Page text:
A longtime major player in the independent broker-dealer space and a newcomer making big moves have tapped executives from rival firms for top operations and recruiting roles.

Ladenburg Thalmann’s Securities America, the No. 10 IBD, poached Jim Meyers from Ameriprise to serve as its COO, while Atria Wealth Solutions, the private equity-backed parent of two and soon to be three IBDs, hired Matthew Bassuk from Cetera Financial Group to be its national director of recruiting.

Securities America revenue

The firms announced the appointments on June 19 as competition and consolidation roil the industry. Nearly half of the top 50 IBDs, like Securities America, produced double-digit gains in revenue last year. No. 32 IBD Cadaret, Grant agreed in April to be sold to Atria, which just launched last August.

Jim Meyers, Securities America
Jim Meyers joined Securities America from Ameriprise.

M&A deals have been shaping IBDs for years. Securities America CEO Jim Nagengast and Meyers, an 18-year Ameriprise veteran, met when Ameriprise still owned the Omaha, Nebraska-area firm. Operational roles have changed over Meyers’ 32 years in the industry, he says.

“In the old days, we were kind of behind the scenes. Now, your service and operations can really be a differentiator within the space,” Meyers says, noting the impact of regulations and technology. “It’s my job to think around the corner to help them continue that industry-leading service and operations.”

A spokeswoman for Ameriprise, which sold Securities America to Ladenburg for $150 million in 2011, declined to comment. At his previous firm, Meyers had worked on compliance, clearing, operational efficiency and transitions following advisor moves and acquisitions.

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Securities America did not have a previous COO, although Chief Information Officer Doreen Griffith previously handled some of Meyer's duties. The vice president of operations and three other executives report to Meyers, and he now manages Securities America’s day-to-day operations, tech and control procedures across the firm.

New York-based Atria has acquired an impressive stable of firms since it opened under founding partners Doug Ketterer and Eugene Elias, formerly of Morgan Stanley, alongside Kevin Beard, formerly of Advisor Group. Thomas H. Lee’s Lee Equity Partners provides financial backing to the firm.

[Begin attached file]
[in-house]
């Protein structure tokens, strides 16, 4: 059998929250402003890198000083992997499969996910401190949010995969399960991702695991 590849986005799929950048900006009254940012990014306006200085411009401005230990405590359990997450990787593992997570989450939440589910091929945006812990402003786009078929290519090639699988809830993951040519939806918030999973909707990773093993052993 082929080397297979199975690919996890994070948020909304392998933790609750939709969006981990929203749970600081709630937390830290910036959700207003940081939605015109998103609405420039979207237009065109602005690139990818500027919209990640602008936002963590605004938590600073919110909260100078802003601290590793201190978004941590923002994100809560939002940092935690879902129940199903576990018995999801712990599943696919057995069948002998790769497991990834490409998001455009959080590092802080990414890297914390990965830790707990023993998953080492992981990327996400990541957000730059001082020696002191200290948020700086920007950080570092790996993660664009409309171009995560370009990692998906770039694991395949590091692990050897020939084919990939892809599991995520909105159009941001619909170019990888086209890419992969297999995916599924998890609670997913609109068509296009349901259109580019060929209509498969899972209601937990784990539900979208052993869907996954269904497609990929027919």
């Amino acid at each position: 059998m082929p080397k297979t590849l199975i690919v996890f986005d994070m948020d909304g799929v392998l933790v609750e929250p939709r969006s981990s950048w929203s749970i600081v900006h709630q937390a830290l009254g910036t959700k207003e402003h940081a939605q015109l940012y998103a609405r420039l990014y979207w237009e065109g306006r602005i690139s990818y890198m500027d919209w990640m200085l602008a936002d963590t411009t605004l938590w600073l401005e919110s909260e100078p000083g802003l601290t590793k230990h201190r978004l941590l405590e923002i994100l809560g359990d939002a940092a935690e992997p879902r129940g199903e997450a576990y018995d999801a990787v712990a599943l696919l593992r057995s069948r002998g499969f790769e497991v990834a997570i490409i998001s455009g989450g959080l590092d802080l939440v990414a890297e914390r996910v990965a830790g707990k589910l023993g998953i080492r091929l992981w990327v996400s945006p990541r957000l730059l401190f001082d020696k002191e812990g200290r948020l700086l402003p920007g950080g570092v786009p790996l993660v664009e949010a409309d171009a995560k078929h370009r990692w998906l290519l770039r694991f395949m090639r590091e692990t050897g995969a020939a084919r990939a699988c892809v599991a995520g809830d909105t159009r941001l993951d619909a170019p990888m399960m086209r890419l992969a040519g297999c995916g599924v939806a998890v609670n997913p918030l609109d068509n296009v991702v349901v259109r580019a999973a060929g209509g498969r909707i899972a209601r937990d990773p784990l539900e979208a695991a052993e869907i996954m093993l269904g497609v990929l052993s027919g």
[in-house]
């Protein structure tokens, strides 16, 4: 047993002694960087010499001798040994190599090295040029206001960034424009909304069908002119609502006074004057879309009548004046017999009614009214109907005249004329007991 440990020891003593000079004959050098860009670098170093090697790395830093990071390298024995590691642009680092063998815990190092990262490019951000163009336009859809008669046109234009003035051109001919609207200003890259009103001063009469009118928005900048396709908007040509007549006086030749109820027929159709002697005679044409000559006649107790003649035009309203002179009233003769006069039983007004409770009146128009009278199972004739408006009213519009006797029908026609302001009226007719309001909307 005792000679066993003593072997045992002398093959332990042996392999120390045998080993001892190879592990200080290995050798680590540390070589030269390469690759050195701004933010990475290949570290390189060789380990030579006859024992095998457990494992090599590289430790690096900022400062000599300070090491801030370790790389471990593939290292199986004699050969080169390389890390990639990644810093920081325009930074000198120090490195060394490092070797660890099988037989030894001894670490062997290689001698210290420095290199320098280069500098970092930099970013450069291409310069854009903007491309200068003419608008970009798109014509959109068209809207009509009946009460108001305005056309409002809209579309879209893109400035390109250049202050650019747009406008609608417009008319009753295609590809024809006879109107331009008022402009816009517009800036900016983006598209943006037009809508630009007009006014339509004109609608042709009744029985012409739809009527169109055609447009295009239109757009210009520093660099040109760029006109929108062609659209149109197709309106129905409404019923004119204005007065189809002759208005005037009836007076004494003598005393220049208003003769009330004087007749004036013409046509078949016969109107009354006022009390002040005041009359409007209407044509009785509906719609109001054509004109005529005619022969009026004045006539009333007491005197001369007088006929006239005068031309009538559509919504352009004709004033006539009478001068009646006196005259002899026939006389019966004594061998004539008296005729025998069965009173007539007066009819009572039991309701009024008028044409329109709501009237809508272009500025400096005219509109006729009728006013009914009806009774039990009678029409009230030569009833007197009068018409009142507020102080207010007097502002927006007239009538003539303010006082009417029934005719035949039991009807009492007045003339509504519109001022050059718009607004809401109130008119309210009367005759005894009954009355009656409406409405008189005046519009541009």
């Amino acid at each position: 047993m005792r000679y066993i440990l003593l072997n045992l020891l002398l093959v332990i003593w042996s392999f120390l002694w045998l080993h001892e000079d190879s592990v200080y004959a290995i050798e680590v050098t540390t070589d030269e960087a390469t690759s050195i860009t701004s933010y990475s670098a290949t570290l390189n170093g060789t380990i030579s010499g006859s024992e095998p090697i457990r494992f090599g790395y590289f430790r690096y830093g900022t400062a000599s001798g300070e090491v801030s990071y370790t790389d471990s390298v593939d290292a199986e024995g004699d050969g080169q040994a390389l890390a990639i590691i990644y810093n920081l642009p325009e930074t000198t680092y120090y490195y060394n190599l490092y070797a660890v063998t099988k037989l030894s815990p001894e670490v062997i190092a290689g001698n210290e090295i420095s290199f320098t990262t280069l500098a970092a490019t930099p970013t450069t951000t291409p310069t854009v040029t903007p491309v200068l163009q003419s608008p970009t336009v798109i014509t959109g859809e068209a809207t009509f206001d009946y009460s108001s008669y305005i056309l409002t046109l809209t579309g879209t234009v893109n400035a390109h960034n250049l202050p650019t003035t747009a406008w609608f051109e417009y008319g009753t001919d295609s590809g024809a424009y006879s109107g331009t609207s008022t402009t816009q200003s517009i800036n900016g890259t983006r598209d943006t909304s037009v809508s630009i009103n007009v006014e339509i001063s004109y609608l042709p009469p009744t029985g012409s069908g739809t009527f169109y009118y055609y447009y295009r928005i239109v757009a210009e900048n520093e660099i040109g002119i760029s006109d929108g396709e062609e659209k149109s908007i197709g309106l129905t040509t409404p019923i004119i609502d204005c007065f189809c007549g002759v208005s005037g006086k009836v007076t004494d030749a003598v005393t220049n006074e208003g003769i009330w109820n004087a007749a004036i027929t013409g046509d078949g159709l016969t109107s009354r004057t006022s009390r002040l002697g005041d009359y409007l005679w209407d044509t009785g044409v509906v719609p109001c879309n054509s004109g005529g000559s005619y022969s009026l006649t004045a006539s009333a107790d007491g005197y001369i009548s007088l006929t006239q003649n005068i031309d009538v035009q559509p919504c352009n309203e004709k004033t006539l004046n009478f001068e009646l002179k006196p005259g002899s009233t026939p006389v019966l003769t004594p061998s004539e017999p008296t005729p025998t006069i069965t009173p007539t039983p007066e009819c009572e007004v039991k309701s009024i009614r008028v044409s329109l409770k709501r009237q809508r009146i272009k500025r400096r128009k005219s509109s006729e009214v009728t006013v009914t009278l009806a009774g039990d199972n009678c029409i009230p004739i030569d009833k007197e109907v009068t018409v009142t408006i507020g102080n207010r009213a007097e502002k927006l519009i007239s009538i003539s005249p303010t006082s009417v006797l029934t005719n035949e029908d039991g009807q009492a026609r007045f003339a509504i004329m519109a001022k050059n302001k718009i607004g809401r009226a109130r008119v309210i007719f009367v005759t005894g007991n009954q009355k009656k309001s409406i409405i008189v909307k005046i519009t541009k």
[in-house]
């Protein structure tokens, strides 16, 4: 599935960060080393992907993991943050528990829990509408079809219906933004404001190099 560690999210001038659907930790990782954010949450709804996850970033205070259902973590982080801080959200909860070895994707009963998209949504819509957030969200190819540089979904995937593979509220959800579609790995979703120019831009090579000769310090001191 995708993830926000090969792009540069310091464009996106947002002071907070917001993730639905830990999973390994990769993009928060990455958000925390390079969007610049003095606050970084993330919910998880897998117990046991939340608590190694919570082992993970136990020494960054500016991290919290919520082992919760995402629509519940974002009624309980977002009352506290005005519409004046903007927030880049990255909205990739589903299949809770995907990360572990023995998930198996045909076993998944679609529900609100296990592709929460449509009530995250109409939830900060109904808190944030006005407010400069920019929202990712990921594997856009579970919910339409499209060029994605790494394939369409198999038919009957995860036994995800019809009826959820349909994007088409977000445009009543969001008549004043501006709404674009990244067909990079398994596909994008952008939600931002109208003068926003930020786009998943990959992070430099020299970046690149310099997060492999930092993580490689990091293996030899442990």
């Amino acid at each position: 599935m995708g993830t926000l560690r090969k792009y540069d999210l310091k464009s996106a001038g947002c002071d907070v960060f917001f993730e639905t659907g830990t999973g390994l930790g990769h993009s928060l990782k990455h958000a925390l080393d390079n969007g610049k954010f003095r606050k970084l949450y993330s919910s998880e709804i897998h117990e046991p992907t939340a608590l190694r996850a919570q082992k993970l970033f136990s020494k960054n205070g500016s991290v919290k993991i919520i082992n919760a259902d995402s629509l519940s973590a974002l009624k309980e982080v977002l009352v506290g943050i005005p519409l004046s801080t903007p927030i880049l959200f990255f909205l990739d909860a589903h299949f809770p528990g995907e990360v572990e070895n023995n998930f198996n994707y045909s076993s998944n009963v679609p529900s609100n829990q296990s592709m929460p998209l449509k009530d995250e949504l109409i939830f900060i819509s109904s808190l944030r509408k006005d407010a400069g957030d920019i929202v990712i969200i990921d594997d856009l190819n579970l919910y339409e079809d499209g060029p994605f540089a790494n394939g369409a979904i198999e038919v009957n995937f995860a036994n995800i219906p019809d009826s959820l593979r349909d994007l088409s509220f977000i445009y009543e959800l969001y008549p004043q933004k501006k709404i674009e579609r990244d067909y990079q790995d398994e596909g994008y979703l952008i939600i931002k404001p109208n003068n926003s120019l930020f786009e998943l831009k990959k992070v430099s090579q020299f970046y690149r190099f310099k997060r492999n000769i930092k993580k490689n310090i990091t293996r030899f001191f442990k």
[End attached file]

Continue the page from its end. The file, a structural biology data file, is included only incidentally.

The wealth management holding company emerged on the scene with its acquisition of CUSO Financial Services and sister company Sorrento Pacific Financial last year. The firm expects its acquisition of Cadaret’s 900 advisors and $23 billion in client assets to close in coming weeks.

Matthew Bassuk, Atria Wealth Solutions
Matthew Bassuk joined Atria Wealth Solutions from Cetera Financial Group.

In addition to poaching Bassuk from Cetera, Atria also hired Brian Bichler to be head of platform experience and Travis Grimm as head of program management. Cetera’s former head of recruiting now oversees advisor recruitment at Atria’s subsidiary IBDs after coming to the firm in April.

Bassuk learned of the opportunity because he has known Beard for more than 20 years, he says. He had joined First Allied Securities in 2006, before the Cetera network was formed. Bassuk’s 21 years of experience also includes prior tenures with Advisor Group firms.

Atria is striving to leverage the partners’ track records with IBDs and wirehouses to offer large-firm capabilities for advisors combined with a small firm’s accessibility to senior management, Bassuk says. He manages a team of 12 recruiters, though he expects to hire more soon.

“As opposed to gritting our teeth through advisor feedback, the management team actively seeks it,” he says. “One of the big areas of growth will be recruiting in a selective way. We want to expand the team in order to achieve that goal.”

Representatives for Cetera, which tapped LPL Financial’s former head recruiting executive in the West to be its head of business development last month, declined to comment on Bassuk’s exit. A spokesman cited a company policy against publicly discussing former employees.

Moving to a smaller organization allows executives to take on bigger roles with their new firms, notes recruiter Mark Elzweig. Bassuk’s hiring in particular comes at an important moment for Atria, Elzweig says.

“If you hire someone like that, then it really suggests that you’re intending to ramp up advisor recruiting,” he says. “Firms like hiring people that have experience at highly regarded organizations.”